It is an increasingly competitive market for law firms. Law departments are bringing more work in house, continuing to consolidate the number of outside firms they use, and sending more work to alternative legal service providers. To differentiate themselves, law firms of all sizes are seeking strategies to provide increased value to their clients, while simultaneously increasing profitability.
Although the predicted time frame varies, most business economists suggest that a recession is on the horizon within the next two years, according to a survey by the National Association for Business Economics released in late February. At the end of the year, many CFOs were predicting recession in the U.S. by the end of this year, and The World Bank lowered its projections for global growth in its ominously titled January report, “Darkening Skies.” We cannot predict when or whether a downturn will occur, but we know from experience that those who maximize their operational efficiency are better prepared to succeed, regardless of the economic situation.
The Summit on Legal Innovation and Disruption (SOLID) held in London on November 7 provided a view into the rate of transformation, primarily from the lens of the UK and Europe. The action-packed, daylong event included 15 TED-style talks and “fireside chats” (sans the fire), along with brainstorming sessions among the participants. SOLID London 2018 was produced by The Cowen Group in association with Baker McKenzie. HBR Consulting was one of several partnership sponsors. The aim of each Summit is to gather legal professionals for an exchange of ideas about the intersection of innovation, advanced technology and the business of law. Most of the attendees and speakers at the London forum were EMEA-based corporate counsel, providing a unique view into innovation in law departments outside the United States.
Back in the day, law firms and clients usually set forth the terms governing their relationships in standard engagement letters. But more recently, as bargaining power has shifted away from law firms and toward clients, organizations have begun to document their expectations for outside counsel in increasingly long and detailed guidelines.
I had a clear message to deliver to those in attendance when I took the stage at this year’s International Legal Technology Conference (ILTACON): law departments are gathering, centralizing and sharing more data than ever, and many law firms are lagging behind. During the presentation, “Data Gathering and Sharing by GCs,” I was joined by Ron Katcher, director and senior corporate counsel at Qlik Technologies, and Paul Nicandri, chief service delivery officer at DLA Piper. We took a deep dive into how law departments and law firms are (or are not) using analytics, highlighted the disparities between law departments and law firms, and offered some suggestions to law firms about making better use of data analytics to bolster their relationships with clients. Here are some key takeaways from our session.
The Summit on Legal Innovation and Disruption (SOLID) East, held on September 13, 2018 in New York City, delivered on its promise to bring together professionals who are transforming the legal industry. The daylong event held an action-packed sprint of 14 TED Talk-style sessions spanning the full spectrum of stakeholders in the legal ecosystem. SOLID East 2018 was the third such event orchestrated by The Cowen Group and delivered in partnership with several sponsors, including HBR Consulting. Each summit has reflected the ethos of those dedicated to exploring the rate of change and innovation at the intersection of technology and the business of law in both law departments and law firms.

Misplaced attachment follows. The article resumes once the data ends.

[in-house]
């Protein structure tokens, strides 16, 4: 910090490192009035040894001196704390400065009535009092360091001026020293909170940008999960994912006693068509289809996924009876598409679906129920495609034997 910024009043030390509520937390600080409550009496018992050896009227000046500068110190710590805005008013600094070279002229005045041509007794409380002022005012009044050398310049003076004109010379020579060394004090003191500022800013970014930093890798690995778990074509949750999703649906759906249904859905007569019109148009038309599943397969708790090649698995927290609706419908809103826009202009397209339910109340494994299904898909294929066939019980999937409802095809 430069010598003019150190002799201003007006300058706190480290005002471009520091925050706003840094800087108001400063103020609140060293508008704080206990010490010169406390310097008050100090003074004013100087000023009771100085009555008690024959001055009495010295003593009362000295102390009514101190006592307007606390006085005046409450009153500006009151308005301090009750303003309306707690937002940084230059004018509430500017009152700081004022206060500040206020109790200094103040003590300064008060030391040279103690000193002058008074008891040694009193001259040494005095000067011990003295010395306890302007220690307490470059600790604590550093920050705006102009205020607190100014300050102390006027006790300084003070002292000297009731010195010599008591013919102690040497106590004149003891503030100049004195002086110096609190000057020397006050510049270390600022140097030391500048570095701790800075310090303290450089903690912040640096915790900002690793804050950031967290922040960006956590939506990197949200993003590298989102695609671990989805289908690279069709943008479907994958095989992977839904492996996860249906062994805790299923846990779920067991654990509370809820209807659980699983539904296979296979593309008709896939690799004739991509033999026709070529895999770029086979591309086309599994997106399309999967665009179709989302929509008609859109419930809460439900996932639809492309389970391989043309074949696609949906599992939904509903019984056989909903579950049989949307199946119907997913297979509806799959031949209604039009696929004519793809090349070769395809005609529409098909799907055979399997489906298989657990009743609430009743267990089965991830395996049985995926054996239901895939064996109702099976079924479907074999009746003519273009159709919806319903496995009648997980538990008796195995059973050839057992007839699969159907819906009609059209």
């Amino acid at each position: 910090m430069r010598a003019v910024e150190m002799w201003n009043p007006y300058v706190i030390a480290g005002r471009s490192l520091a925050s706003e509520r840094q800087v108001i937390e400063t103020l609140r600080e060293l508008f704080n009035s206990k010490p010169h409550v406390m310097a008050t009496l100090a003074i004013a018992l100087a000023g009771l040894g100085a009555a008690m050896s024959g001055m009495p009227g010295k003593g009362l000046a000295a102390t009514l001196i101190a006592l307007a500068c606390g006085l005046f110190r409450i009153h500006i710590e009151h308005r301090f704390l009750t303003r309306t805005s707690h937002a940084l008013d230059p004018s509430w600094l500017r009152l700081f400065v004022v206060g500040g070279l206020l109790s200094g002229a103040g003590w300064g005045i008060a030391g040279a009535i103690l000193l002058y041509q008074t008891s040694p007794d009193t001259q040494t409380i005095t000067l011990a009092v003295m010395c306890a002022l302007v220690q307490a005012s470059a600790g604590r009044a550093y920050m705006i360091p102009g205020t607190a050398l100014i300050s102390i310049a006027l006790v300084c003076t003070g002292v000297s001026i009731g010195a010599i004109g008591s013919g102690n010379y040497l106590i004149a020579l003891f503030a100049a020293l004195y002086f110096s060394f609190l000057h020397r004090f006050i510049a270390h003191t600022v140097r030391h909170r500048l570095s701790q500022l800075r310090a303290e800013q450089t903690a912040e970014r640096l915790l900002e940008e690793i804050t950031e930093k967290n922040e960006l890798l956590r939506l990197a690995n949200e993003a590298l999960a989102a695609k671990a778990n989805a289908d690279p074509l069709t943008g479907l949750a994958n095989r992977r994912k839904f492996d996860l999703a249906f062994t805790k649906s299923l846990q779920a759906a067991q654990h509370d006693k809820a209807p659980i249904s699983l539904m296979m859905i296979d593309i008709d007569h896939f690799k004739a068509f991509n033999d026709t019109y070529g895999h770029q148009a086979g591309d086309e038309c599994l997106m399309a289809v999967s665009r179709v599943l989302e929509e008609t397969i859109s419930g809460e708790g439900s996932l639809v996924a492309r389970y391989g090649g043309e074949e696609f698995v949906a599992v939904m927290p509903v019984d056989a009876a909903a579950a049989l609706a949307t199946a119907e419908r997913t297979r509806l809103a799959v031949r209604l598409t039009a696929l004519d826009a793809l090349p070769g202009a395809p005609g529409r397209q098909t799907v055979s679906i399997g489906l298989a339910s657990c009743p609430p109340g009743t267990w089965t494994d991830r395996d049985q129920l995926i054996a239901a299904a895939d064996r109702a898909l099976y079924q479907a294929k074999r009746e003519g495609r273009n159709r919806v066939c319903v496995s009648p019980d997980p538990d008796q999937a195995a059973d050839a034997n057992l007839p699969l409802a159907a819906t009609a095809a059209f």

Last month, I had the pleasure of moderating an excellent panel at the Consero Legal Operations Forum entitled “Dashboards & Portals: Leveraging Existing Operational Investments for Greater Returns,” in Pasadena, CA. My esteemed panelists included Scott Fuller from Applied Materials, Brian Pomeroy from Discover Financial Services, Elizabeth Miller from Dolby Laboratories, Julie Cremeans from Fair, and Emelita Hernandez-Bravo from Fitbit. Each panelist brought a fresh perspective on how to best leverage data and analytics in a sophisticated law department. The audience consisted of the vast majority of the conference’s attendees and included legal operations professionals and practicing lawyers from approximately 80 different companies.
This year’s Annual Law Firm COO & CFO Forum focused on the ten years of change since the economic crisis of 2007. I had the pleasure of moderating the panel, “Boats Against the Current: The Evolving Law Firm Business Model” that included a diverse panel of c-level executives who explored the changes that have occurred to the law firm business model. Most notable, however, we examined how operations leaders have risen to the occasion and are charting a new course for the c-suite – one that is more directly influencing firm strategy, business development and revenue-generating activities.
Forward-thinking law firms and law departments are looking beyond internal staffing and cost-reduction strategies, and are pursuing custom-tailored solutions for service delivery. By using outside providers to deliver services, leading law firms and law departments can place a greater emphasis on their core business. This enables organizations to focus on areas that are the most strategic and differentiating to their clients.
On June 9, over 20 representatives from the legal vertical joined HBR Consulting and Intapp at Shearman & Sterling LLP in New York for an invitation-only Risk Roundtable. Participants from law firms and investment banking firms came together for a thoughtful discussion that included ideas and insight into how to improve the business acceptance process.